The Tooth Mouse by Susan Hood
Posted by: Cindy Dobrez and Lynn Rutan
Lynn: As we’ve written before, loose tooth books are surprisingly hard to find so we’re always excited when we find a good new one. The Tooth Mouse (Kids Can 2012) is exactly that and has the added benefit of giving a lovely new twist to the tooth fairy story.
Long ago in an ancient cathedral in France there was a little mouse who would NOT go to bed because she wanted to play tooth mouse. One night Sophie follows interesting noises through the church and comes upon a gathering of mice surrounding the real Tooth Mouse. The old mouse has decided to name her successor and sets the candidates three tasks to prove that whoever is chosen is brave, honest and wise. The last task is the most perplexing of all! The candidates must decide what to do with all those gathered baby teeth! (Many of us have pondered that very question – including the focus group!)
Young readers will delight in watching Sophie take on the challenges and her solution is as enchanting as the illustrations. Janice Nadeau uses airy drawings and pastel watercolors to create a dreamy setting with just a hint of a bite. The delicate details make this book best as a lap book and the sprinkling of French adds to the flavor, mais no? This is a winner for the toothless set!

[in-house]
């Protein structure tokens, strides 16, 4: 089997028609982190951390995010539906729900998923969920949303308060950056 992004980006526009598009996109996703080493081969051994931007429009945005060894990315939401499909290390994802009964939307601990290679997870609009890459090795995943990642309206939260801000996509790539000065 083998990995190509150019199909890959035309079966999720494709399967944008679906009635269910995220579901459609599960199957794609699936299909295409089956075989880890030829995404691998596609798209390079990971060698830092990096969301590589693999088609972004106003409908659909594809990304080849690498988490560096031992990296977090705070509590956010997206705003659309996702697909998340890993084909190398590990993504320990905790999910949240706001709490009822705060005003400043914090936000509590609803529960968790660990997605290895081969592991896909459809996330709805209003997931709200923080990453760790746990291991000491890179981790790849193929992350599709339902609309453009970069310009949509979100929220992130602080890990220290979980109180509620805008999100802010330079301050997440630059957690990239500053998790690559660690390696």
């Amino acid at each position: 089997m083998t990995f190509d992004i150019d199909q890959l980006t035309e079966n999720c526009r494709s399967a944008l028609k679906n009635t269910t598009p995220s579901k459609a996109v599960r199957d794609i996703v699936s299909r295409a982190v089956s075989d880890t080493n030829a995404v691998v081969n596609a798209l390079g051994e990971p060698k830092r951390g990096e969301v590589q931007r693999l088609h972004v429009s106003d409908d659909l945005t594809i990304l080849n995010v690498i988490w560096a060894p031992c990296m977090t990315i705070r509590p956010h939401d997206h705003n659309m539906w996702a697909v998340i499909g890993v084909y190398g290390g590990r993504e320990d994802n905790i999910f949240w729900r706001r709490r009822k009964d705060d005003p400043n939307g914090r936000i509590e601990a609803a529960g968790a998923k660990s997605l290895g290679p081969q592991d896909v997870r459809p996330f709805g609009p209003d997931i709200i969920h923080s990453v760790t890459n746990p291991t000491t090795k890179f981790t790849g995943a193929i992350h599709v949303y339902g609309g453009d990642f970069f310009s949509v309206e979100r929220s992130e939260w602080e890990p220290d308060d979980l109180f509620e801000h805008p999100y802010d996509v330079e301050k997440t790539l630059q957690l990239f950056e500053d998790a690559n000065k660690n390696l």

Cindy: When my children lost their teeth they frequently found foreign coins under their pillows–a sure sign that a busy tooth fairy had been whizzing around the globe at night and got confused about what currency she needed to leave behind where! Hood and Nadeau have created a charming story from one of the many varied tooth traditions. Sophie is a delightful heroine, proving her worth despite her petite size. Children might be intrigued enough to research other traditions, although the research path is fraught with spoilers for those still new to tooth loss. It might be interesting to move from this picture book to the nonfiction title Throw your Tooth on the Roof: Tooth Traditions from Around the World by Selby Beeler (Hougton 1998). A list of tooth traditions by country is provided on the back inside cover of Hood’s book, although my public library’s processing prevents me from seeing the whole list. (If only the publishers could factor this inevitability into their book design…that list could have gone on the left side of that final spread and not be blocked by a secured book jacket flap. Just a thought.)